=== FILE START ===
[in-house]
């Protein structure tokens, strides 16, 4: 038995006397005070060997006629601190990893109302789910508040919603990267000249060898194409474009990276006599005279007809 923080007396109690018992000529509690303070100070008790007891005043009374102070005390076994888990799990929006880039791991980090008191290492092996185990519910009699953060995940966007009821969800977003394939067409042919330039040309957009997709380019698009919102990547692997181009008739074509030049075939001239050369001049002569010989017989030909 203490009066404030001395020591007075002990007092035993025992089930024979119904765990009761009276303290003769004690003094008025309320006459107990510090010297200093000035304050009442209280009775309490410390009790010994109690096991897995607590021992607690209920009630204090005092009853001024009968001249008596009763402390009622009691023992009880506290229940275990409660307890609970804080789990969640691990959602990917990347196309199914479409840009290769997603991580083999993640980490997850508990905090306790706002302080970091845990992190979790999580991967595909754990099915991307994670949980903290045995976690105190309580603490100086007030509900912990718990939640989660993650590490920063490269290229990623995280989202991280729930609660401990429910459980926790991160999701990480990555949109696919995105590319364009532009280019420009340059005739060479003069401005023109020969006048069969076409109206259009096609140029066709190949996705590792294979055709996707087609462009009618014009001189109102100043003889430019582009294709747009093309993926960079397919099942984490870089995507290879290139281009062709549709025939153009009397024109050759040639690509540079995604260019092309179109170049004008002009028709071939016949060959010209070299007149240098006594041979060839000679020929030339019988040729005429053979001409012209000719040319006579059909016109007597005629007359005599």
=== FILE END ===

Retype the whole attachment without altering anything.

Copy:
[in-house]
């Protein structure tokens, strides 16, 4: 038995006397005070060997006629601190990893109302789910508040919603990267000249060898194409474009990276006599005279007809 923080007396109690018992000529509690303070100070008790007891005043009374102070005390076994888990799990929006880039791991980090008191290492092996185990519910009699953060995940966007009821969800977003394939067409042919330039040309957009997709380019698009919102990547692997181009008739074509030049075939001239050369001049002569010989017989030909 203490009066404030001395020591007075002990007092035993025992089930024979119904765990009761009276303290003769004690003094008025309320006459107990510090010297200093000035304050009442209280009775309490410390009790010994109690096991897995607590021992607690209920009630204090005092009853001024009968001249008596009763402390009622009691023992009880506290229940275990409660307890609970804080789990969640691990959602990917990347196309199914479409840009290769997603991580083999993640980490997850508990905090306790706002302080970091845990992190979790999580991967595909754990099915991307994670949980903290045995976690105190309580603490100086007030509900912990718990939640989660993650590490920063490269290229990623995280989202991280729930609660401990429910459980926790991160999701990480990555949109696919995105590319364009532009280019420009340059005739060479003069401005023109020969006048069969076409109206259009096609140029066709190949996705590792294979055709996707087609462009009618014009001189109102100043003889430019582009294709747009093309993926960079397919099942984490870089995507290879290139281009062709549709025939153009009397024109050759040639690509540079995604260019092309179109170049004008002009028709071939016949060959010209070299007149240098006594041979060839000679020929030339019988040729005429053979001409012209000719040319006579059909016109007597005629007359005599």